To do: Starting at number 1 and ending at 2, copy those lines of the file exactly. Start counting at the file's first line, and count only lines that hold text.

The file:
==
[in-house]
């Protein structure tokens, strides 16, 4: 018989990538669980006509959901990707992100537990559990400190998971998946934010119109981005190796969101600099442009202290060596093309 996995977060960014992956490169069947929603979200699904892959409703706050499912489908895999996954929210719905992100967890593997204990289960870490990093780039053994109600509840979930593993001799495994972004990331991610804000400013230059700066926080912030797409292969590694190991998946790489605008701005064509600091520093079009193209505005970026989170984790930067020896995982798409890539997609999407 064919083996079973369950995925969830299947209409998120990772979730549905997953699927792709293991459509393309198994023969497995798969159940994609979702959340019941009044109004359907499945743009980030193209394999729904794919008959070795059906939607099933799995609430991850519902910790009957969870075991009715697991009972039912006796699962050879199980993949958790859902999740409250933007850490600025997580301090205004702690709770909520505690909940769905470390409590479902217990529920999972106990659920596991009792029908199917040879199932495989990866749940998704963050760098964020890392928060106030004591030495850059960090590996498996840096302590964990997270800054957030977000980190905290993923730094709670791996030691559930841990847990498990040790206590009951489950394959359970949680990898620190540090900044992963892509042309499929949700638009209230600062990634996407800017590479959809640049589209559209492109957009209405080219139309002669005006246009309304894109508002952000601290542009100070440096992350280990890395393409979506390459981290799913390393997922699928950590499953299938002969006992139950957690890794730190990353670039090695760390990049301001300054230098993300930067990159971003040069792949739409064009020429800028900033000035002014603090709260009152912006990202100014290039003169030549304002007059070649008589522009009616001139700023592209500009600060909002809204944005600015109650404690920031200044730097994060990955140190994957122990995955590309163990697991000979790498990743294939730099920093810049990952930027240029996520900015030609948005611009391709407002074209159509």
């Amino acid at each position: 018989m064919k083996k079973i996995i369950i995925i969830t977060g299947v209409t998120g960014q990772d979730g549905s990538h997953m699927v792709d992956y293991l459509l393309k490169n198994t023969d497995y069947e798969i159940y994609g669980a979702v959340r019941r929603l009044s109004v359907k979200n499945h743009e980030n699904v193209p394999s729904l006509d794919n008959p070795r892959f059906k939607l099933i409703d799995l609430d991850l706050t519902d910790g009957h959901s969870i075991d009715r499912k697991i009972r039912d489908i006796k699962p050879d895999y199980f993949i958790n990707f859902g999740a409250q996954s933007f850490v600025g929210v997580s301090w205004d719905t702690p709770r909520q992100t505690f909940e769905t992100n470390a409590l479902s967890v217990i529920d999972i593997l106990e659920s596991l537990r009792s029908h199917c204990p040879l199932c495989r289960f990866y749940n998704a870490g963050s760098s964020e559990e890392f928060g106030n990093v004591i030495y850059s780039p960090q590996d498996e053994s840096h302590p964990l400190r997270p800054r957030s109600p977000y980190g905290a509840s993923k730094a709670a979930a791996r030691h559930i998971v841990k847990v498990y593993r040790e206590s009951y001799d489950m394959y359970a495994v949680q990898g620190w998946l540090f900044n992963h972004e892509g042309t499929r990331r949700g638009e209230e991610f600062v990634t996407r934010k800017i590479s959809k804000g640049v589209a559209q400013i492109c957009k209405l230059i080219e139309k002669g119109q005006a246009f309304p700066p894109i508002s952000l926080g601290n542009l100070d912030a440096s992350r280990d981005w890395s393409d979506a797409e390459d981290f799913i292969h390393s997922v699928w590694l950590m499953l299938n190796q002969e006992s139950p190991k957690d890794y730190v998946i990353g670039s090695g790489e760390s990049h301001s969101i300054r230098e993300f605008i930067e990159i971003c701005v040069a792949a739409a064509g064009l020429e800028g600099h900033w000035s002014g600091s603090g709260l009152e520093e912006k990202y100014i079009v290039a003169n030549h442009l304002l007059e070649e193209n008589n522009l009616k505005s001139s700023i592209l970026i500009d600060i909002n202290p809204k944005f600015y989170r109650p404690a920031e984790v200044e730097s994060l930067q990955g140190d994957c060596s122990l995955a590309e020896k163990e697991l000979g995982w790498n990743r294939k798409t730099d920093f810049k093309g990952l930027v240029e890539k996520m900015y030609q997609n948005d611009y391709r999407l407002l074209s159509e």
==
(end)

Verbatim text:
[in-house]
């Protein structure tokens, strides 16, 4: 018989990538669980006509959901990707992100537990559990400190998971998946934010119109981005190796969101600099442009202290060596093309 996995977060960014992956490169069947929603979200699904892959409703706050499912489908895999996954929210719905992100967890593997204990289960870490990093780039053994109600509840979930593993001799495994972004990331991610804000400013230059700066926080912030797409292969590694190991998946790489605008701005064509600091520093079009193209505005970026989170984790930067020896995982798409890539997609999407 064919083996079973369950995925969830299947209409998120990772979730549905997953699927792709293991459509393309198994023969497995798969159940994609979702959340019941009044109004359907499945743009980030193209394999729904794919008959070795059906939607099933799995609430991850519902910790009957969870075991009715697991009972039912006796699962050879199980993949958790859902999740409250933007850490600025997580301090205004702690709770909520505690909940769905470390409590479902217990529920999972106990659920596991009792029908199917040879199932495989990866749940998704963050760098964020890392928060106030004591030495850059960090590996498996840096302590964990997270800054957030977000980190905290993923730094709670791996030691559930841990847990498990040790206590009951489950394959359970949680990898620190540090900044992963892509042309499929949700638009209230600062990634996407800017590479959809640049589209559209492109957009209405080219139309002669005006246009309304894109508002952000601290542009100070440096992350280990890395393409979506390459981290799913390393997922699928950590499953299938002969006992139950957690890794730190990353670039090695760390990049301001300054230098993300930067990159971003040069792949739409064009020429800028900033000035002014603090709260009152912006990202100014290039003169030549304002007059070649008589522009009616001139700023592209500009600060909002809204944005600015109650404690920031200044730097994060990955140190994957122990995955590309163990697991000979790498990743294939730099920093810049990952930027240029996520900015030609948005611009391709407002074209159509």